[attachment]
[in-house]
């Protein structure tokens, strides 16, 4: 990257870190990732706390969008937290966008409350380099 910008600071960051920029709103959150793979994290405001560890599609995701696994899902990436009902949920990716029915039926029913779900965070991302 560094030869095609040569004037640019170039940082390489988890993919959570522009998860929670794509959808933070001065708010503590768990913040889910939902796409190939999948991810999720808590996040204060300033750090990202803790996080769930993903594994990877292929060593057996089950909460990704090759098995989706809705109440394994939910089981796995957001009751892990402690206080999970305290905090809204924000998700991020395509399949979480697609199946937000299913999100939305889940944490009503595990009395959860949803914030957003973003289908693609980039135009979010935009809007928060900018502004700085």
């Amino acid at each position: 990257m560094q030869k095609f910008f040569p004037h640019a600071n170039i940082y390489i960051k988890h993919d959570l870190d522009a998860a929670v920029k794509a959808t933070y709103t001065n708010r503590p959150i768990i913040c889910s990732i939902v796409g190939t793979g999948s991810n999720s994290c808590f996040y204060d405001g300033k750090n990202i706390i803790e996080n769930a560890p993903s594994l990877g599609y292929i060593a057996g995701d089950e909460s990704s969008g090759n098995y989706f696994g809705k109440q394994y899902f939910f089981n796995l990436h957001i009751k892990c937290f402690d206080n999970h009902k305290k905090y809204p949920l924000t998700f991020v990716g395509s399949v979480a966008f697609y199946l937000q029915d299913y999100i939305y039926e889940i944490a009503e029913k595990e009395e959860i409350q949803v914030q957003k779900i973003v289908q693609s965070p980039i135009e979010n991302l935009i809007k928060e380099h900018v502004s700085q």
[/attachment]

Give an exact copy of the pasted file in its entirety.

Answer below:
[in-house]
């Protein structure tokens, strides 16, 4: 990257870190990732706390969008937290966008409350380099 910008600071960051920029709103959150793979994290405001560890599609995701696994899902990436009902949920990716029915039926029913779900965070991302 560094030869095609040569004037640019170039940082390489988890993919959570522009998860929670794509959808933070001065708010503590768990913040889910939902796409190939999948991810999720808590996040204060300033750090990202803790996080769930993903594994990877292929060593057996089950909460990704090759098995989706809705109440394994939910089981796995957001009751892990402690206080999970305290905090809204924000998700991020395509399949979480697609199946937000299913999100939305889940944490009503595990009395959860949803914030957003973003289908693609980039135009979010935009809007928060900018502004700085």
């Amino acid at each position: 990257m560094q030869k095609f910008f040569p004037h640019a600071n170039i940082y390489i960051k988890h993919d959570l870190d522009a998860a929670v920029k794509a959808t933070y709103t001065n708010r503590p959150i768990i913040c889910s990732i939902v796409g190939t793979g999948s991810n999720s994290c808590f996040y204060d405001g300033k750090n990202i706390i803790e996080n769930a560890p993903s594994l990877g599609y292929i060593a057996g995701d089950e909460s990704s969008g090759n098995y989706f696994g809705k109440q394994y899902f939910f089981n796995l990436h957001i009751k892990c937290f402690d206080n999970h009902k305290k905090y809204p949920l924000t998700f991020v990716g395509s399949v979480a966008f697609y199946l937000q029915d299913y999100i939305y039926e889940i944490a009503e029913k595990e009395e959860i409350q949803v914030q957003k779900i973003v289908q693609s965070p980039i135009e979010n991302l935009i809007k928060e380099h900018v502004s700085q």